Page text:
Bottom Line: The many binding studies of monoclonal immunoglobulin (Ig) produced by plasmacytomas have found no universally common binding properties, but instead, groups of plasmacytomas with specific antigen-binding activities to haptens such as phosphorylcholine, dextrans, fructofuranans, or dinitrophenyl.Subsequently, it was found that plasmacytomas with similar binding chain specificities not only expressed the same idiotype, but rearranged the same light (V(L)) and heavy (V(H)) variable region genes to express a characteristic monoclonal antibody.These results suggest that plasmacytomas use a restricted population of B cells that may still be undergoing rearrangement, thereby bypassing the allelic exclusion normally associated with expression of antibody genes.

View Article: PubMed Central - PubMed

Affiliation: Laboratory of Genetics, National Cancer Institute, National Institutes of Health, Bethesda, Maryland 20892, USA.

ABSTRACT
The many binding studies of monoclonal immunoglobulin (Ig) produced by plasmacytomas have found no universally common binding properties, but instead, groups of plasmacytomas with specific antigen-binding activities to haptens such as phosphorylcholine, dextrans, fructofuranans, or dinitrophenyl. Subsequently, it was found that plasmacytomas with similar binding chain specificities not only expressed the same idiotype, but rearranged the same light (V(L)) and heavy (V(H)) variable region genes to express a characteristic monoclonal antibody. In this study, we have examined by enzyme-linked immunosorbent assay five antibodies secreted by silicone-induced mouse plasmacytomas using a broader panel of antigens including actin, myosin, tubulin, single-stranded DNA, and double-stranded DNA. We have determined the Ig heavy and light chain V gene usage in these same plasmacytomas at the DNA and RNA level. Our studies reveal: (a) antibodies secreted by plasmacytomas bind to different antigens in a manner similar to that observed for natural autoantibodies; (b) the expressed Ig heavy genes are restricted in V gene usage to the V(H)-J558 family; and (c) secondary rearrangements occur at the light chain level with at least three plasmacytomas expressing both kappa and lambda light chain genes. These results suggest that plasmacytomas use a restricted population of B cells that may still be undergoing rearrangement, thereby bypassing the allelic exclusion normally associated with expression of antibody genes.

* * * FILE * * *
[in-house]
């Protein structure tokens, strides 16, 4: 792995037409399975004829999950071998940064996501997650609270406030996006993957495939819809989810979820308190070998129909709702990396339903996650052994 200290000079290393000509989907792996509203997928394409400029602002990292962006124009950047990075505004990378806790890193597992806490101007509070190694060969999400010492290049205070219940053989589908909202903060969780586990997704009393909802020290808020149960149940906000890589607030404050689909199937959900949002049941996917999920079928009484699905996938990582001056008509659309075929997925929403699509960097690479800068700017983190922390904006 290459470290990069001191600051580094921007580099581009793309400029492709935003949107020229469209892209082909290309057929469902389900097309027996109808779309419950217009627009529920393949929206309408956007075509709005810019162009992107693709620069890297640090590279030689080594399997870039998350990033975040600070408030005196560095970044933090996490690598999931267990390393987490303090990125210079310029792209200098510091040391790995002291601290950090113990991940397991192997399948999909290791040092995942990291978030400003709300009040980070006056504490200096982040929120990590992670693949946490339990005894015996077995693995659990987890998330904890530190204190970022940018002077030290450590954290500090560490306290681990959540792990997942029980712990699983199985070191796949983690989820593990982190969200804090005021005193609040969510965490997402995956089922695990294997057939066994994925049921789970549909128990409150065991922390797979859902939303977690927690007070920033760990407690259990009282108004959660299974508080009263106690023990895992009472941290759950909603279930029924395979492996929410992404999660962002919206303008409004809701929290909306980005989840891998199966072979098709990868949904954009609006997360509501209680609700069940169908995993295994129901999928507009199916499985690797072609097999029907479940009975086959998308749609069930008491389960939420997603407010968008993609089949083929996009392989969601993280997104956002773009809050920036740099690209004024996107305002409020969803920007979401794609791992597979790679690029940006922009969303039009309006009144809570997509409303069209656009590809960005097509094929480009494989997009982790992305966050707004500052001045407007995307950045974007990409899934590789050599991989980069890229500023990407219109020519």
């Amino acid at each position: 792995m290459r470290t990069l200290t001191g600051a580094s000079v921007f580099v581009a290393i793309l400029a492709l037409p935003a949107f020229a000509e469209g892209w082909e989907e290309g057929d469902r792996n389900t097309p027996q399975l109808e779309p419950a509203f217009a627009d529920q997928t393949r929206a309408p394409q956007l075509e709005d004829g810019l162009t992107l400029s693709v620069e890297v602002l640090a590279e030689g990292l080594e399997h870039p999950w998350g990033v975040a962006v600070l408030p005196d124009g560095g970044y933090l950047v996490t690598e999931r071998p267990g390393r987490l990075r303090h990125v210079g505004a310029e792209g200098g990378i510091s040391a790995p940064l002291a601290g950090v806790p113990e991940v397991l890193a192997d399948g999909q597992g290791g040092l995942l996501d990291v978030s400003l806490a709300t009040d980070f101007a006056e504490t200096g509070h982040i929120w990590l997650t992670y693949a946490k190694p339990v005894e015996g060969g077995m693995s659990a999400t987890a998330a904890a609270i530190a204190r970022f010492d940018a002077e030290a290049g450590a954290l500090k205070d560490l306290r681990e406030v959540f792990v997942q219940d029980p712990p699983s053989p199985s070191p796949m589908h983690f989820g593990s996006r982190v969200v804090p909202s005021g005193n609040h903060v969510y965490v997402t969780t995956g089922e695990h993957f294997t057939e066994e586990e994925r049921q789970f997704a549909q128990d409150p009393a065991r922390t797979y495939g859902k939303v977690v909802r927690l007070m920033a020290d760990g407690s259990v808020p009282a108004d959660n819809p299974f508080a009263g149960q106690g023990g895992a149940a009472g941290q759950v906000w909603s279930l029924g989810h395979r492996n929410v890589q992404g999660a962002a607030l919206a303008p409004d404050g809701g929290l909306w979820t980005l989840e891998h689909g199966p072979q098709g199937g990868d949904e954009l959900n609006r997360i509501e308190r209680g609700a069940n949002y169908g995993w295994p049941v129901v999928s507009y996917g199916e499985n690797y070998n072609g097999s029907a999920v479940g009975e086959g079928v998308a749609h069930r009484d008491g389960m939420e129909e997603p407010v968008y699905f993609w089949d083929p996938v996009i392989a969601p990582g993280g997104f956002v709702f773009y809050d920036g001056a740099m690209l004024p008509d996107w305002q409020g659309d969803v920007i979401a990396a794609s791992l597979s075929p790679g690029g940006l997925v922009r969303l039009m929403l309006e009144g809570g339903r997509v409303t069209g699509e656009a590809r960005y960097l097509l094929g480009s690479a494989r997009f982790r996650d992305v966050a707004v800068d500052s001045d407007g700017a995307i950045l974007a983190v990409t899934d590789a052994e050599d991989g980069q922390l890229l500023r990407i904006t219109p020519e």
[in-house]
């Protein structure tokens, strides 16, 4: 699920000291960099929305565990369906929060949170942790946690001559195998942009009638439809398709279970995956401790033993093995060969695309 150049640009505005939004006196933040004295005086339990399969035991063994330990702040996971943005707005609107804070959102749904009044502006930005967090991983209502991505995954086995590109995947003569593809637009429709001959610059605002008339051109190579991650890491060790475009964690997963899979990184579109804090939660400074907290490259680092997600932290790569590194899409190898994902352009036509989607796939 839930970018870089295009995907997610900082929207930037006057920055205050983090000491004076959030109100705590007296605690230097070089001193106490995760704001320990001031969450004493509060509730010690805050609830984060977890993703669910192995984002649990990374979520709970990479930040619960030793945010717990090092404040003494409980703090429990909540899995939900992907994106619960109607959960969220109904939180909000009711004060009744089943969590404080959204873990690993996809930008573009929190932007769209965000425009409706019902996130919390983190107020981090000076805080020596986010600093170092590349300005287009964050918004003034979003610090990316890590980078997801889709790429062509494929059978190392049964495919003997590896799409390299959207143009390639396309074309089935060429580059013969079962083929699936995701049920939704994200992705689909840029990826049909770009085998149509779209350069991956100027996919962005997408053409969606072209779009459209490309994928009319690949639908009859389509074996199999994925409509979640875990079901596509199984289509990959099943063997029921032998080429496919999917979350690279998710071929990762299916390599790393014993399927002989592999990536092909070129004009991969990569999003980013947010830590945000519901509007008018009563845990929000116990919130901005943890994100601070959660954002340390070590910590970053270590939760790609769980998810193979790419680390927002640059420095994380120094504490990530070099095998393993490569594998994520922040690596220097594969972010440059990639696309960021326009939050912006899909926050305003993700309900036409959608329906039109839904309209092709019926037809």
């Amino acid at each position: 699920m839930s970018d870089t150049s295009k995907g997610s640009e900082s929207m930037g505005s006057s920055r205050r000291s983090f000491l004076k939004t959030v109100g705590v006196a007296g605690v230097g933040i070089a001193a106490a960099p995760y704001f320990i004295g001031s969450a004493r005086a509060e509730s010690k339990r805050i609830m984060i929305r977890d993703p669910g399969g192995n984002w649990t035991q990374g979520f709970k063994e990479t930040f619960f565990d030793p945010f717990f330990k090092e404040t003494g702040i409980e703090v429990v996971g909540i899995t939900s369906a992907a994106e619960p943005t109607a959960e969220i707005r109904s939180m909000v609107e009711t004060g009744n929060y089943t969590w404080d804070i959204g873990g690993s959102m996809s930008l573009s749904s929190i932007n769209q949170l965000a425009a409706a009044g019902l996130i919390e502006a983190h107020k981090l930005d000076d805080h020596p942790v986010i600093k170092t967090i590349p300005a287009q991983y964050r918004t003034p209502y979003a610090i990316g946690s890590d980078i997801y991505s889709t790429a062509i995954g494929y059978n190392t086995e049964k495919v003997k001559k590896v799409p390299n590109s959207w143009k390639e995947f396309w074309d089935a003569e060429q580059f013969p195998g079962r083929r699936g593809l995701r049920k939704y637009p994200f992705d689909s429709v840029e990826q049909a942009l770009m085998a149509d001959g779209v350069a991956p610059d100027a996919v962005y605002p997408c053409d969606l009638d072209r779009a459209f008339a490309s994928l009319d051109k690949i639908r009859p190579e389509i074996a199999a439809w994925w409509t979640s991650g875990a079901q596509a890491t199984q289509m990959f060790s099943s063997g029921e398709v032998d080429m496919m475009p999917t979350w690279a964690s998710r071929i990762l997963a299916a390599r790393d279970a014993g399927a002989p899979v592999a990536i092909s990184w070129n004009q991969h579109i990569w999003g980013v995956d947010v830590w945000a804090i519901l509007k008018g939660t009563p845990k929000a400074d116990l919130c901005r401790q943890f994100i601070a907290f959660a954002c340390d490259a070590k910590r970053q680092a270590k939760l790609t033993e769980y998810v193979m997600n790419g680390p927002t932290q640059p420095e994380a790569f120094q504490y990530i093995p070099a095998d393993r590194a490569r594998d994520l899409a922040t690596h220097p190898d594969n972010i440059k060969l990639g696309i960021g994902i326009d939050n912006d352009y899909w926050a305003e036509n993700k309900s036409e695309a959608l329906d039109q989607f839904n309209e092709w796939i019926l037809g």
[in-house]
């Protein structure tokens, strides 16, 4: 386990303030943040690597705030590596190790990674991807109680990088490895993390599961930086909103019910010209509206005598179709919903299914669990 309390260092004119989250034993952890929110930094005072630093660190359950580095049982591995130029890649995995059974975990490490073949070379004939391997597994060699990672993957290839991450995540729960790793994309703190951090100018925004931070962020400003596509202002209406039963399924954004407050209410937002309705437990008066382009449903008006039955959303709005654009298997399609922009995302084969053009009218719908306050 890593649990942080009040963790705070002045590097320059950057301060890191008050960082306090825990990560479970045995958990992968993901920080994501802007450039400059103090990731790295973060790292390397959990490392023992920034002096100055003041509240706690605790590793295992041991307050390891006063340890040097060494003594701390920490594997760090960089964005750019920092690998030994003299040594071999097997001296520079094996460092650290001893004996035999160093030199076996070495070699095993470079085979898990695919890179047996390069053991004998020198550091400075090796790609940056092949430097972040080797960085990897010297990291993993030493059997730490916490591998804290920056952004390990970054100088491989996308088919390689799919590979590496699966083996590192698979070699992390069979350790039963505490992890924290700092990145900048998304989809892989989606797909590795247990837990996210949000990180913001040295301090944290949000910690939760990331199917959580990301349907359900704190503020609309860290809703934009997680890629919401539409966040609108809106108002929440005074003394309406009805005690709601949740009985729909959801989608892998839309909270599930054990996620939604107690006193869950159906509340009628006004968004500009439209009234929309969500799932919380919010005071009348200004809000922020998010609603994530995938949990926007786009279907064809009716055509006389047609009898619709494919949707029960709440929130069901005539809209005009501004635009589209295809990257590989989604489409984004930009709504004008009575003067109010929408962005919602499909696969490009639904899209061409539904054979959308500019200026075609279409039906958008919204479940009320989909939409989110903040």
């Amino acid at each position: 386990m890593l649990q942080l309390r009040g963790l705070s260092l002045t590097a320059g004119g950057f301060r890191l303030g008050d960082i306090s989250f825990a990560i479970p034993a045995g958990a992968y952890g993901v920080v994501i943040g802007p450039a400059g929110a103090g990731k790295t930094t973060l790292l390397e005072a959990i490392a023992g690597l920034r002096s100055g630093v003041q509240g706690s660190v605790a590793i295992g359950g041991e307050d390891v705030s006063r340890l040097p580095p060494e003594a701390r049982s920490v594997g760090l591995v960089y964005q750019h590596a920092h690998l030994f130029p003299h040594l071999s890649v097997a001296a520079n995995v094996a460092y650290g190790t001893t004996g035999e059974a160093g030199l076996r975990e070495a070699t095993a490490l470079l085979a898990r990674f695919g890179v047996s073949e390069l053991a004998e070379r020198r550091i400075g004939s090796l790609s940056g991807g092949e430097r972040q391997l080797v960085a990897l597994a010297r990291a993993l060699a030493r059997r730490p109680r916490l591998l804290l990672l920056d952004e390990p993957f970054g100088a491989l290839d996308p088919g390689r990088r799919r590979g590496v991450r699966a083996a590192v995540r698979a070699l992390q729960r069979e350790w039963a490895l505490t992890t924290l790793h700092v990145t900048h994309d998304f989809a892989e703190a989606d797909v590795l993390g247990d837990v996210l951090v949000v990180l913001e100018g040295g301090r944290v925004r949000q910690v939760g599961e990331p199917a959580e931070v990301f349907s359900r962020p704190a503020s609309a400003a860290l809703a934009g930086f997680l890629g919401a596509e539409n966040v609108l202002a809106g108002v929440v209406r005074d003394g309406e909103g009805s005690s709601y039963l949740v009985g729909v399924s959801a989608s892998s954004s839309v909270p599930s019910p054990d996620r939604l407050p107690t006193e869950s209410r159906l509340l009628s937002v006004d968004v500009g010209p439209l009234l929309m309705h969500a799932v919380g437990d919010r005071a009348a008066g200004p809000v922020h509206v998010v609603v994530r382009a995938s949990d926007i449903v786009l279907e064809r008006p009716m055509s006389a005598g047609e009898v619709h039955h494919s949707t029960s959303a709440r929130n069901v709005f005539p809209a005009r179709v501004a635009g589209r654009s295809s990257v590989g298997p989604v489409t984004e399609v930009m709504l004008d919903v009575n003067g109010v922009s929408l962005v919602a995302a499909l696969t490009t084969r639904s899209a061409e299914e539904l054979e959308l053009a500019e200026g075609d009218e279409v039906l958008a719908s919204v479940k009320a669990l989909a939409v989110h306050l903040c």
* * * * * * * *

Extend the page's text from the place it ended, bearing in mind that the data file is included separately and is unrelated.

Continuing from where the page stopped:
Show MeSH
Related in: MedlinePlus